How Clapham theatre helped make holidays hearty good fun for kids

Some chlldren will genuinely be dreading half term.
They will not be looking forward to a week off school, despite not having to get up ridiculously early to traipse to classes, just to hear about trigonometry or the Enclosures Act.
That’s because during their days at home, they might not get their usual meal.
To those of us who hated sloppy stew and semolina served with a sneer, this might come as a shock.
It did to the artistic director of Clapham’s Omnibus Theatre, Marie McCarthy when she was told about how prevalent this is, by Lambeth’s cabinet member for culture, Cllr Sonia Winifred.
So Marie decided to do something about it.
She created drama sessions, called Routes, during this year’s summer holidays for children who might otherwise have had nothing to do outside school term – with breakfast, elevenses and lunch thrown in.
“It was shocking when Sonia told me about one girl who talked about her fears of not getting the usual dinner at school, during the summer holidays,” said Marie, pictured on the steps of the theatre. “I work in the theatre and am in a lucky position to do something about it.”
She spoke to one of the theatre’s supporters – whose identity will remain anonymous. He just asked what she would need.
They decided on a pilot, recruiting 30 children who were getting free school meals at local schools.
But they needed people to run it. Another theatre supporter found five volunteers to run two separate age groups – over-eights and under-eights for two weeks each.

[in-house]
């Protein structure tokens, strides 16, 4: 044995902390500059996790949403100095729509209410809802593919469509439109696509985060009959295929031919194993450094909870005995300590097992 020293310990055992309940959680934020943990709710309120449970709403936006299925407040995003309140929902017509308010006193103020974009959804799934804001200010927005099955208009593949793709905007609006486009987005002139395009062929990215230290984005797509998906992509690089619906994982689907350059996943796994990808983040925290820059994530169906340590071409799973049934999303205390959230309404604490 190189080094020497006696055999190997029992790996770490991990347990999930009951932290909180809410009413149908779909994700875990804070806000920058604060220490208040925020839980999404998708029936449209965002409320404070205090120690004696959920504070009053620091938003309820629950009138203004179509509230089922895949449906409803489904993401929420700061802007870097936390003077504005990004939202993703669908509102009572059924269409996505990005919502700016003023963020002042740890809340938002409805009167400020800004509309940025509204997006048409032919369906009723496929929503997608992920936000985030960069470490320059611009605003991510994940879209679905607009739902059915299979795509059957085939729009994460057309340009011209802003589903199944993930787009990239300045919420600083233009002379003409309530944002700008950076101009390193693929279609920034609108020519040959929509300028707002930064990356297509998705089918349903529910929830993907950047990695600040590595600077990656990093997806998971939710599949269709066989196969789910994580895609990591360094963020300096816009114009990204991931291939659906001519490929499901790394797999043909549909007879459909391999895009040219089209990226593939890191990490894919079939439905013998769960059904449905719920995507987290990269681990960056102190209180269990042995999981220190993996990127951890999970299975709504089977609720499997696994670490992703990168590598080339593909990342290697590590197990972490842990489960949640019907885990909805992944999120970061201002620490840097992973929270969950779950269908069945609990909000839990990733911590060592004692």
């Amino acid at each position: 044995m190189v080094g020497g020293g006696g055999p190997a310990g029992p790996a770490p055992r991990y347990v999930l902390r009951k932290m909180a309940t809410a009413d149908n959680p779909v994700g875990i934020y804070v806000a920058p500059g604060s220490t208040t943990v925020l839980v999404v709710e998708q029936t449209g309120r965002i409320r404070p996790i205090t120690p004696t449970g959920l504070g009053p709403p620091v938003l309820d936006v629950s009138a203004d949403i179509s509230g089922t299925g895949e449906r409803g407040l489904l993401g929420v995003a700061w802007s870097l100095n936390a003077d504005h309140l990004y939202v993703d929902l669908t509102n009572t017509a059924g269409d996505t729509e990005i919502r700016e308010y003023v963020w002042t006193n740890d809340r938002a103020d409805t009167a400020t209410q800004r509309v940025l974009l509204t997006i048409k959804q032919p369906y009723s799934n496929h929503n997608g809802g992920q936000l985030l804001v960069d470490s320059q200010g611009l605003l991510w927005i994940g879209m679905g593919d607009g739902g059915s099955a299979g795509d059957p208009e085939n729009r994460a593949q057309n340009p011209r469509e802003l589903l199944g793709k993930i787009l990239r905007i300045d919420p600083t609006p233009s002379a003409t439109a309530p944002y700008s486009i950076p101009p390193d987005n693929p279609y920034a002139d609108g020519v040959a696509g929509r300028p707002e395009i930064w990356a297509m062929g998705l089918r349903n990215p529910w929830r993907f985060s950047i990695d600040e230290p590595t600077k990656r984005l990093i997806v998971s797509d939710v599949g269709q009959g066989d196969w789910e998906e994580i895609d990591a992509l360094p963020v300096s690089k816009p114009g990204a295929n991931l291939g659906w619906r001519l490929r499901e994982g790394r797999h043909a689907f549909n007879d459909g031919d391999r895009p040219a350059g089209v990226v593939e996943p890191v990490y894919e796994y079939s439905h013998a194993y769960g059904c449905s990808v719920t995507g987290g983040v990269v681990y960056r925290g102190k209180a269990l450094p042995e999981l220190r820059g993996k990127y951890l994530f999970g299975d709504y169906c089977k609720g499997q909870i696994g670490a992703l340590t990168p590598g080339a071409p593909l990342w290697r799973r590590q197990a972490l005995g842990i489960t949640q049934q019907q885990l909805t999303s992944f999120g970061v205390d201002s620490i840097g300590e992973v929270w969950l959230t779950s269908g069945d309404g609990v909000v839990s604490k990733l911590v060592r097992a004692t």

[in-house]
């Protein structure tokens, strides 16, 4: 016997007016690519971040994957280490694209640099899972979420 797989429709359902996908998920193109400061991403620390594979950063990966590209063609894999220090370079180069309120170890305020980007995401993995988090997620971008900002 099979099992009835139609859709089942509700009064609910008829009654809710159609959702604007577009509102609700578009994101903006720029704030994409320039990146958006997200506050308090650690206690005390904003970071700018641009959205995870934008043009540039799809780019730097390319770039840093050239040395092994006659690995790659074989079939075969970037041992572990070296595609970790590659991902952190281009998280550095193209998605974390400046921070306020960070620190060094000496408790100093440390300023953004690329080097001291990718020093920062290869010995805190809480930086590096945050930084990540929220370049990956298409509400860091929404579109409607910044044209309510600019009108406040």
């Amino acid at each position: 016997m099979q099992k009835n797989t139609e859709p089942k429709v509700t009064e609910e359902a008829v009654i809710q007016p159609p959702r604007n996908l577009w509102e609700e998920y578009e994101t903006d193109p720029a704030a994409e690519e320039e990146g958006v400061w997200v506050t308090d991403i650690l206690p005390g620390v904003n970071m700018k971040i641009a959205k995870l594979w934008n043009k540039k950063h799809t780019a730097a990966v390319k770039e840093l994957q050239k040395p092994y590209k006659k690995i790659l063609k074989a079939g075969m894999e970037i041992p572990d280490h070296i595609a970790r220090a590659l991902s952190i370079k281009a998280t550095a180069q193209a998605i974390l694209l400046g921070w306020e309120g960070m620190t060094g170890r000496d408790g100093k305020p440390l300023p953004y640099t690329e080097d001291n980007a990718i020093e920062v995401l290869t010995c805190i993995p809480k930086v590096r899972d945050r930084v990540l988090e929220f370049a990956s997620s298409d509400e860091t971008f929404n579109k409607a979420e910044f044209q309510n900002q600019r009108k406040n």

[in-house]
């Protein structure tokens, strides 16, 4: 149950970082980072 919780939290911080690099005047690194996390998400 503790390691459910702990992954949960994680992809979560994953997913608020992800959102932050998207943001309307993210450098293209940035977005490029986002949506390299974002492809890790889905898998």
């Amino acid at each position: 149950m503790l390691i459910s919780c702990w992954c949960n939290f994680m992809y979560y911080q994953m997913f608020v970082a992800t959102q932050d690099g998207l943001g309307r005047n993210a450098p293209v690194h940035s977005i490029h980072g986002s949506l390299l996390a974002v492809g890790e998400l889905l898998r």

The meals were provided to the children for free by a restaurrant, The Dairy, near the theatre in The Pavement, Clapham,
The sessions were so popular, they were oversubscribed. And Marie is now getting referrals from community groups, schools and social workers.
“Clapham is often thought of as affluent,” said Marie. “But it has areas of immense wealth and serious poverty side by side.
“The response was excellent. So this felt like a brilliant example of community cohesion.
“We are a focus for people who have theatre skills and can provide drama activities. This is an opportunity for them. And it tackles that issue of limited access to the arts, because it is completely free for the children and their families. It’s fun, too.”
The pilot led to funding from the Arts Society, which will enable further courses this half-term from October 22, plus in February and during the Easter holidays.
Marie and her volunteers are also fundraising so sessions can happen every holidays.

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